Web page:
Our personal history will be written about us regardless what occurs in our life, good or bad. It is up to us to determine what will be written about ourselves. The choices we make will always correlate to the outcome. So it makes one wonder if you have a choice, if you are in position to do something amazing, why would you purposely opt for an outcome that would for certain be your demise.
Today in Los Angeles, superior court Judge Ronald S. Coen, sentenced former CEO of Death Row Records, Marion ‘Suge’ Knight to 28 years in prison for his role in a fatal hit and run incident.
The one-time music mogul was found guilty for killing a man and severely injuring another when Knight dove his vehicle over them while at a Los Angeles area food stand in 2015.
The 28-year sentence, with possibility of parole in 20 years was a result of Knight’s no-contest plea to voluntary manslaughter. By doing so he avoided a possible life sentence.
The hit and run incident which occurred at Tam’s Burgers was caught on surveillance cameras and shows Knight backed his pickup truck over Cle Sloan then driving forward and hitting Terry Carter. Knight then drove off. Carter died as a result of his injuries.
In court a letter from Carter’s widow, Lillian, was read to the Judge by Carter’s sister, Jessica Carter. In part it said, “He was so much more than the guy who the defendant killed with his truck. He as my husband, my best friend, my provider.”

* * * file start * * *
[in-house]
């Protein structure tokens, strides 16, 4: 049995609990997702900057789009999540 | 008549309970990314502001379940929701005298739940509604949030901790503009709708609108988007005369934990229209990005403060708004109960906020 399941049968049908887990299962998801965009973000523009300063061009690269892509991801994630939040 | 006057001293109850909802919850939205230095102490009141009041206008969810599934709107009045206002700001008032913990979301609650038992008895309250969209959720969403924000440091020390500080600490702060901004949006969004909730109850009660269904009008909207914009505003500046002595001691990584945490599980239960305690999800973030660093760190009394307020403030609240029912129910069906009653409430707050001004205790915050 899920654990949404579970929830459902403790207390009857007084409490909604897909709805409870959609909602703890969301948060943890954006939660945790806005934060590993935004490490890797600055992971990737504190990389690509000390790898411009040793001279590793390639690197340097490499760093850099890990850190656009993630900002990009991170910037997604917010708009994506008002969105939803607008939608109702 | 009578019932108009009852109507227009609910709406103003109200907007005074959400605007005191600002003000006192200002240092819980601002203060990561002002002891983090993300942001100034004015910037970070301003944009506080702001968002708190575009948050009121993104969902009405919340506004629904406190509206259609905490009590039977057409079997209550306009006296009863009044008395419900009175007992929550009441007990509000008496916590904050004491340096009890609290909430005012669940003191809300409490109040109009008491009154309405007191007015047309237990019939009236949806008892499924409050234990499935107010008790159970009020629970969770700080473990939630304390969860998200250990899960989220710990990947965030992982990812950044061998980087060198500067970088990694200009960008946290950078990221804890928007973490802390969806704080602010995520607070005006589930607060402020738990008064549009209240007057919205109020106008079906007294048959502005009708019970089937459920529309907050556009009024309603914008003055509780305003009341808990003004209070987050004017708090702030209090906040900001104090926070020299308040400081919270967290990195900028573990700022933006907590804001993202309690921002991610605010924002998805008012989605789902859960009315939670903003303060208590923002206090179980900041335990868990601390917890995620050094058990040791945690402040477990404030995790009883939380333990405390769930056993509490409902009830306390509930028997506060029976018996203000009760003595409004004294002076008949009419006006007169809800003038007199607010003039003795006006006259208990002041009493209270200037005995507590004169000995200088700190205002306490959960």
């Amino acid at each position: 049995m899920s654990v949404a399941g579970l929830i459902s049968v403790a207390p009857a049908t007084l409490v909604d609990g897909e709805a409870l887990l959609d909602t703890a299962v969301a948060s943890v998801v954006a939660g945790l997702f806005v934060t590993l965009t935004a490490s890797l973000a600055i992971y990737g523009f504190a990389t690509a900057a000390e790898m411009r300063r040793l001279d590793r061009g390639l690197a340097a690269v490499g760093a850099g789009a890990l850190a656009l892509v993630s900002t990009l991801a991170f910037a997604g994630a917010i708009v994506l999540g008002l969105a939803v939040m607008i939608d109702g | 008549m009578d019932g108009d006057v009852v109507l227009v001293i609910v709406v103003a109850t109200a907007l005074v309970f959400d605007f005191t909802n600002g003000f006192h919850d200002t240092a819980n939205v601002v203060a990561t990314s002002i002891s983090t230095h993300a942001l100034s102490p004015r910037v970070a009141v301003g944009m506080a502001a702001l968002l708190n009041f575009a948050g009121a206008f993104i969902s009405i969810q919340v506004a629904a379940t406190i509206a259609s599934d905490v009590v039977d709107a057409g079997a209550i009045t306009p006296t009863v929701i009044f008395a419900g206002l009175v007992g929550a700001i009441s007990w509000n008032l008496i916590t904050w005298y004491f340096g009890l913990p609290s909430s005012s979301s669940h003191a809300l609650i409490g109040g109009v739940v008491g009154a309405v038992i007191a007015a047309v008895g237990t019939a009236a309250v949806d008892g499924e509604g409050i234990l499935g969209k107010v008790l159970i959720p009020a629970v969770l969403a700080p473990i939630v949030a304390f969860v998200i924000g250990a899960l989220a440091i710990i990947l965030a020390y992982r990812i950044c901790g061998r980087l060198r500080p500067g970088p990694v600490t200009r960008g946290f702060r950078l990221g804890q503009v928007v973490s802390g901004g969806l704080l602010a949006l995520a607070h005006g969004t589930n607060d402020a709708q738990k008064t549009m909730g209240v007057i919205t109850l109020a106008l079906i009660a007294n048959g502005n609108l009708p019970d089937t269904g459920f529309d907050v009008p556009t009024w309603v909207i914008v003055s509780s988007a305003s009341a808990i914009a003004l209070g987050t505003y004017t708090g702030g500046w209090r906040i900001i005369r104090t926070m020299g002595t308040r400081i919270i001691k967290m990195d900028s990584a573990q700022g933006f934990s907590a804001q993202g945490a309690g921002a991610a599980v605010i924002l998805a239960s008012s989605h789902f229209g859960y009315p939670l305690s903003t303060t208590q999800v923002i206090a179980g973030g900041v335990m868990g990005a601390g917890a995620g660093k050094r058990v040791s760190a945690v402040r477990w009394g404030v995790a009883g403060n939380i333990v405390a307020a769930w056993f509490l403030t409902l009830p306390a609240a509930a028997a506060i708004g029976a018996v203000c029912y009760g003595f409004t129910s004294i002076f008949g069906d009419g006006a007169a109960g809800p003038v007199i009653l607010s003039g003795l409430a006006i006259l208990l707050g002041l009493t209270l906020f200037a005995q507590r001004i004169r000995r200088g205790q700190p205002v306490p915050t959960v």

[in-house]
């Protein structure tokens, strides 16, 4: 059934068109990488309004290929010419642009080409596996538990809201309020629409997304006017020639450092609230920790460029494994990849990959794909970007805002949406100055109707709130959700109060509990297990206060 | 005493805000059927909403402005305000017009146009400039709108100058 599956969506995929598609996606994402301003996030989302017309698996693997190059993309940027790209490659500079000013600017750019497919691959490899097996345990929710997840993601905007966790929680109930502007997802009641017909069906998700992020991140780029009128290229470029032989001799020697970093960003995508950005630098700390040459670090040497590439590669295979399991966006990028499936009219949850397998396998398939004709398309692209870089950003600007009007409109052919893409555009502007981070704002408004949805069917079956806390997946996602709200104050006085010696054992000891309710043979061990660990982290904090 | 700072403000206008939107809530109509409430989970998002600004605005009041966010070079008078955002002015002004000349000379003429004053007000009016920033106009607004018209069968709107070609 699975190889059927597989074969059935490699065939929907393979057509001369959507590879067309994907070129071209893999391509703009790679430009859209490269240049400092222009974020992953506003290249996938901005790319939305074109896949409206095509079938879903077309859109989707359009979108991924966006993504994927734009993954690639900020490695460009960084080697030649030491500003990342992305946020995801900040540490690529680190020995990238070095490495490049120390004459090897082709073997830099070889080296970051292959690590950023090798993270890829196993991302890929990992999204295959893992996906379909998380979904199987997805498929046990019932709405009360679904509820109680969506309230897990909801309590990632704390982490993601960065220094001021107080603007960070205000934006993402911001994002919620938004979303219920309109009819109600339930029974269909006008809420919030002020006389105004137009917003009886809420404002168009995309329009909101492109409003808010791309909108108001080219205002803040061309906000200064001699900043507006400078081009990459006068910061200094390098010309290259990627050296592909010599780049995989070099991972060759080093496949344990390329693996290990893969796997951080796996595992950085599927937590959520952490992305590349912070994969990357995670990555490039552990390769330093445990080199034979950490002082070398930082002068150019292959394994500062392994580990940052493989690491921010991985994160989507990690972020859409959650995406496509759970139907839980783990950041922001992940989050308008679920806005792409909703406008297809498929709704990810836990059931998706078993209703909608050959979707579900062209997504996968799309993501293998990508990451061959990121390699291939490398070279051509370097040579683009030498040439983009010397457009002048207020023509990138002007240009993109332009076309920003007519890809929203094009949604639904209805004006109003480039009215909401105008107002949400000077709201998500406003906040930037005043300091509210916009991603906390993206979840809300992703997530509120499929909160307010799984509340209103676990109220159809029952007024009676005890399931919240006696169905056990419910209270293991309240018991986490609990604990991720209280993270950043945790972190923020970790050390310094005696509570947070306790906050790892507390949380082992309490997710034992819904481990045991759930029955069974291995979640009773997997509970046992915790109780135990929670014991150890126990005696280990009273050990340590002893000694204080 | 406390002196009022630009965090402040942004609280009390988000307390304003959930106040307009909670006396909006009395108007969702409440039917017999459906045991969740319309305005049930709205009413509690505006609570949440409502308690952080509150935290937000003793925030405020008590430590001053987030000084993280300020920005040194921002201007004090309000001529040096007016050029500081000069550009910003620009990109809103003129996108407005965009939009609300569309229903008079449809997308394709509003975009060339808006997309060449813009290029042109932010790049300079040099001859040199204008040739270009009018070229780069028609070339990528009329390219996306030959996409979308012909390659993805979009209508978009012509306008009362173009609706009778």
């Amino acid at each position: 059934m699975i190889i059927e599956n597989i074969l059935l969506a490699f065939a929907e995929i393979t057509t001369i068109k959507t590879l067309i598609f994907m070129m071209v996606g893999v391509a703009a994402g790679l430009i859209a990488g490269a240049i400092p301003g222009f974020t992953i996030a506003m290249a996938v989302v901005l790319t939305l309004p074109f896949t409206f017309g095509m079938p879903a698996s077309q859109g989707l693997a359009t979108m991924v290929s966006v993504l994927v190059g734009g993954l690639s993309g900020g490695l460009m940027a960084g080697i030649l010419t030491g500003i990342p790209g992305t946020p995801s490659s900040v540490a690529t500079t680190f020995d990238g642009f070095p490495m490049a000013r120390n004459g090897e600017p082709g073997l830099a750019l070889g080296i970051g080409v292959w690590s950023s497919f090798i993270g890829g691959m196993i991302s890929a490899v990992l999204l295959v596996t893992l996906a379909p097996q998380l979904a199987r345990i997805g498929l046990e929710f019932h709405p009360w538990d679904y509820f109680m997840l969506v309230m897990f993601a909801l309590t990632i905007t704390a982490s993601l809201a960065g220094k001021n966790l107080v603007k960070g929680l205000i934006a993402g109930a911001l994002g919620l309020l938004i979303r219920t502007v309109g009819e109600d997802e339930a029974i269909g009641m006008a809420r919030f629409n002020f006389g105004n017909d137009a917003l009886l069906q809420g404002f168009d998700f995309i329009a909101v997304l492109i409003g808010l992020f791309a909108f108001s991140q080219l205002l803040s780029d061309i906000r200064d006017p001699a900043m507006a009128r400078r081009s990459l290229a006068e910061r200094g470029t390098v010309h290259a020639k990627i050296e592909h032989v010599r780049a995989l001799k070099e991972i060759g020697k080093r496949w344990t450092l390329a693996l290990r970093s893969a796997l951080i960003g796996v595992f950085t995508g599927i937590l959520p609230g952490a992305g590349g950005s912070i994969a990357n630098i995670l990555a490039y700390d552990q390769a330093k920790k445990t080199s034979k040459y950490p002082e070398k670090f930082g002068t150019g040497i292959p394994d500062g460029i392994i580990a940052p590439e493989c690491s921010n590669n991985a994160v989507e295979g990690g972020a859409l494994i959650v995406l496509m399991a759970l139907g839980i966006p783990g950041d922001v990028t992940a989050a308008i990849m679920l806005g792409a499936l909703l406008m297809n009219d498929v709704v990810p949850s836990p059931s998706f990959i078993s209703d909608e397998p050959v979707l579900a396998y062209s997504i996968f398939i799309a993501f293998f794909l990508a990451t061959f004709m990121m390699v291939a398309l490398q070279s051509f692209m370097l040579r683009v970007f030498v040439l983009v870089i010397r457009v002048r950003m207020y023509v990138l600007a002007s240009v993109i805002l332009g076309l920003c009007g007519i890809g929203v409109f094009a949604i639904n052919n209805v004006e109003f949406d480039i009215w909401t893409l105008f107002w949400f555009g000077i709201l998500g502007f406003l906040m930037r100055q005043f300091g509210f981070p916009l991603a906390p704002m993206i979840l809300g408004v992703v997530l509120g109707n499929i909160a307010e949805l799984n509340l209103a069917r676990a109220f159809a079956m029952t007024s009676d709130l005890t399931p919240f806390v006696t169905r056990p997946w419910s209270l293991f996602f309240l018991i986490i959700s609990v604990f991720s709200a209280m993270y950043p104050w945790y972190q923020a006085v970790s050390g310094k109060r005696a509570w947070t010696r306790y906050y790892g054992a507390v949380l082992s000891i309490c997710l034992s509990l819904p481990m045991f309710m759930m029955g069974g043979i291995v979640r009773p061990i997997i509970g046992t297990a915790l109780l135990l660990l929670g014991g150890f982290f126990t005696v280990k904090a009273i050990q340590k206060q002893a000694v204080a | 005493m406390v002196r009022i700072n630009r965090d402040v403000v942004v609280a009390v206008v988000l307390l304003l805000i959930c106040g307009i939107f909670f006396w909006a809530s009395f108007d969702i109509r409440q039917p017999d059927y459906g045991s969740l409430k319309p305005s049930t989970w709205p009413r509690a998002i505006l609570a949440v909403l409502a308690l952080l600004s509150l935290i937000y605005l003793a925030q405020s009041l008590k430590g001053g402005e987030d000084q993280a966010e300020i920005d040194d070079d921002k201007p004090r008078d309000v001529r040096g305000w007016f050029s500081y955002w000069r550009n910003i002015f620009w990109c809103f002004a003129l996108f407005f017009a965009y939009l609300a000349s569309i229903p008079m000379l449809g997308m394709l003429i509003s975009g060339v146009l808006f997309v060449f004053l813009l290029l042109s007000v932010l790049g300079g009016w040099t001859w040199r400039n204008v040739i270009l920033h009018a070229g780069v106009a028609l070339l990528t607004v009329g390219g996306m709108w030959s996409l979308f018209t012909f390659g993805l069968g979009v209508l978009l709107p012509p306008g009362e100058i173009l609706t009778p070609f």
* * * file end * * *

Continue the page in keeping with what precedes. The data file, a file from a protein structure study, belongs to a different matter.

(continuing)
Carter also said she was devastated seeing Knight smiling at his loved ones during his various court appearances, but noted, “I will never witness Terry smiling at me again.”
Such a horrible ending to what could have been one of the greatest rag to riches stories the music industry as ever known. Knight who began his career in entertainment as a bodyguard for celebrities became one of the most important figures in hip-hop history. He founded Death Row Records and developed the careers of super-stars Dr. Dre, Tupac Shakur and Snoop Dogg.
However, his name will also forever be associated with Hip Hop’s darkest era, the West Coast and East Coast feud. The bicoastal battle is what many believe is connected to the deaths of Notorious BIG and Tupac Shakur.
Despite Death Row Records generating hundreds of millions in profits between its founding year of 1991 and the year after Shakur’s death in 1996, Knight eventually lost control of Death Row Records after it went into bankruptcy.
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